Vet Who Waged Year-Long Fight with VA for Cancer Check-Up Dies


A U.S. Army vet who found out he had terminal cancer after he fought the Veterans Affairs Department in Georgia for more than a year to get a cancer check-up has died.

Norman Spivey’s delayed-treatment horror story surfaced amid a nationwide scandal of VA mismanagement that included long wait times for veterans seeking medical care and secret wait lists to hide the delays. In May, VA administrator Eric Shinseki was forced to resign amid calls for congressional hearings into the agency’s neglect.

Spivey, 64, became unresponsive just before midnight Friday and was pronounced dead Saturday, WXIA-TV in Atlanta reported. He served in the U.S. Army during the Vietnam War.

The station profiled Spivey in July, reporting that Spivey’s repeated attempts to schedule a colonoscopy at the VA hospital in Atlanta fell on deaf ears for more than a year. The colonoscopy revealed Stage 4 colon cancer that had spread to his liver and lymph nodes.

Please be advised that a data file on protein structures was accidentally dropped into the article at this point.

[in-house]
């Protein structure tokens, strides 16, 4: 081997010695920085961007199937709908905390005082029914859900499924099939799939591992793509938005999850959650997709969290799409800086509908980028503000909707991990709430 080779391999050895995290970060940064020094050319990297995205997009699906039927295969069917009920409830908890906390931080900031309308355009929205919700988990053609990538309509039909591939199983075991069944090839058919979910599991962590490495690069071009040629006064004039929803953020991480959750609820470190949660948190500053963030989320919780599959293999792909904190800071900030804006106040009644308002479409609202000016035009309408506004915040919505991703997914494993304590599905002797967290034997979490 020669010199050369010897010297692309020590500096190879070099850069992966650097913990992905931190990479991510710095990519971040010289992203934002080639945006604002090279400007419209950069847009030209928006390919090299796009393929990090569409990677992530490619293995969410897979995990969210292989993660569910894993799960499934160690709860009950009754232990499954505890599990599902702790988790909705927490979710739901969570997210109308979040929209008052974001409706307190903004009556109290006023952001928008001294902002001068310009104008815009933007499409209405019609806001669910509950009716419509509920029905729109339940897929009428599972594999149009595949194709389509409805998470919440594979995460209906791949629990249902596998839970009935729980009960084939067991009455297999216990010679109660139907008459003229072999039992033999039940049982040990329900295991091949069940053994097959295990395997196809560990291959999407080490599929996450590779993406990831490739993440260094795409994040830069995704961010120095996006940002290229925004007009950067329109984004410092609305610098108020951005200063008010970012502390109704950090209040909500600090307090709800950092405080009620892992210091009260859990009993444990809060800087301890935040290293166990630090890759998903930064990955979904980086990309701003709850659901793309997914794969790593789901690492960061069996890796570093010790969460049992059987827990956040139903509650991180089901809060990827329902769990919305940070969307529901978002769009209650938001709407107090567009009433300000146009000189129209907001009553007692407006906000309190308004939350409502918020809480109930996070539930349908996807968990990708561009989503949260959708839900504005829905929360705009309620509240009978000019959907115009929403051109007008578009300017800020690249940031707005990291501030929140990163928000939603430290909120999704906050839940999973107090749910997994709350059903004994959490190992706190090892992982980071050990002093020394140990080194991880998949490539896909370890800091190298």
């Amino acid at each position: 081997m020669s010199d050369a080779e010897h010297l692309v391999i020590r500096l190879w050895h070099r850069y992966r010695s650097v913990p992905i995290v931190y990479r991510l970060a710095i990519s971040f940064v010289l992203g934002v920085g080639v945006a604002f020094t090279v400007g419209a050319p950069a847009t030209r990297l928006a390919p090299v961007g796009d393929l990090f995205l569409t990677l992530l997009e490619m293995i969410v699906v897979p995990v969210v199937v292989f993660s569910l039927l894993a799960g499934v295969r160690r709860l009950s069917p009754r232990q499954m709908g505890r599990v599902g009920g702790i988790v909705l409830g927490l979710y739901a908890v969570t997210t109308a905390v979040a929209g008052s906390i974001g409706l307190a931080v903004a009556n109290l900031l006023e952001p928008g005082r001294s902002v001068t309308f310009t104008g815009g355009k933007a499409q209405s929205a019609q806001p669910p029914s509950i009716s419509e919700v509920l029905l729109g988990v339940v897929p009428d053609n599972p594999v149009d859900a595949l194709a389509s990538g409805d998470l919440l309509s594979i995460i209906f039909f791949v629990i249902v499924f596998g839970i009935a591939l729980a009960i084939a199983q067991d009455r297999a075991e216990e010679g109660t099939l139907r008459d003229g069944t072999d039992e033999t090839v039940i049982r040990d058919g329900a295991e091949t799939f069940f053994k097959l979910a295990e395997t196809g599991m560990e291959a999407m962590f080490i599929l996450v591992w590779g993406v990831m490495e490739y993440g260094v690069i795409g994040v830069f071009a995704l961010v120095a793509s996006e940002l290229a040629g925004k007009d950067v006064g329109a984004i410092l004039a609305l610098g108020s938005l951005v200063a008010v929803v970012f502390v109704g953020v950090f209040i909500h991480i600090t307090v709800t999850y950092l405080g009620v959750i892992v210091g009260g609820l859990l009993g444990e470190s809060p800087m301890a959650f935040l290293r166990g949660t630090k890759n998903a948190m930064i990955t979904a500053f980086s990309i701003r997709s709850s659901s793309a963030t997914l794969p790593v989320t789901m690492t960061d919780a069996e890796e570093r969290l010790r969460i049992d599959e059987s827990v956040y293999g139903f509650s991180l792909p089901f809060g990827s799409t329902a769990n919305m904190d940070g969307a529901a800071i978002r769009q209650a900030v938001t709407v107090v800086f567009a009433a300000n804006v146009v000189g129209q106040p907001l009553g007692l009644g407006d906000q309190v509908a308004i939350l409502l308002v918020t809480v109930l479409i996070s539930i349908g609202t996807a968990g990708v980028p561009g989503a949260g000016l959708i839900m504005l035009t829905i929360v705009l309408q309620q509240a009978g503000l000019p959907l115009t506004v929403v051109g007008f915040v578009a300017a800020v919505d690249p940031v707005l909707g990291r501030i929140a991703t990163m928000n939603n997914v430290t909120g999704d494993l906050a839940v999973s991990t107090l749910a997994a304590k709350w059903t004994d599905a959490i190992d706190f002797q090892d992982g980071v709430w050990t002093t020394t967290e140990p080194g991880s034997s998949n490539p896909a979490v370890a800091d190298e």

“I have no way of knowing that if he had had a colonoscopy a year ago, that the outcome would be any different,” his wife Gayla Spivey told the station back then. “But there’s always that possibility. A year? A year to work with it. You know. I mean, it many not have spread to the liver. It may not have spread to the lymph nodes. It may be okay. But right now, it’s not.”

The station said that for two weeks in July Spivey begged the VA to start his chemotherapy treatment. It wasn’t until the station contacted the VA that the treatment started. Spivey’s wife said the person from the VA who spoke to her said no one at the VA knew about the chemotherapy requests.

Spivey was receiving chemotherapy twice a month. Gayla Spivey said the treatments were working, but causing her husband’s body to weaken. He had lost 54 pounds and his appetite.

“He was a brave soldier up until the end,” she told the station Saturday.

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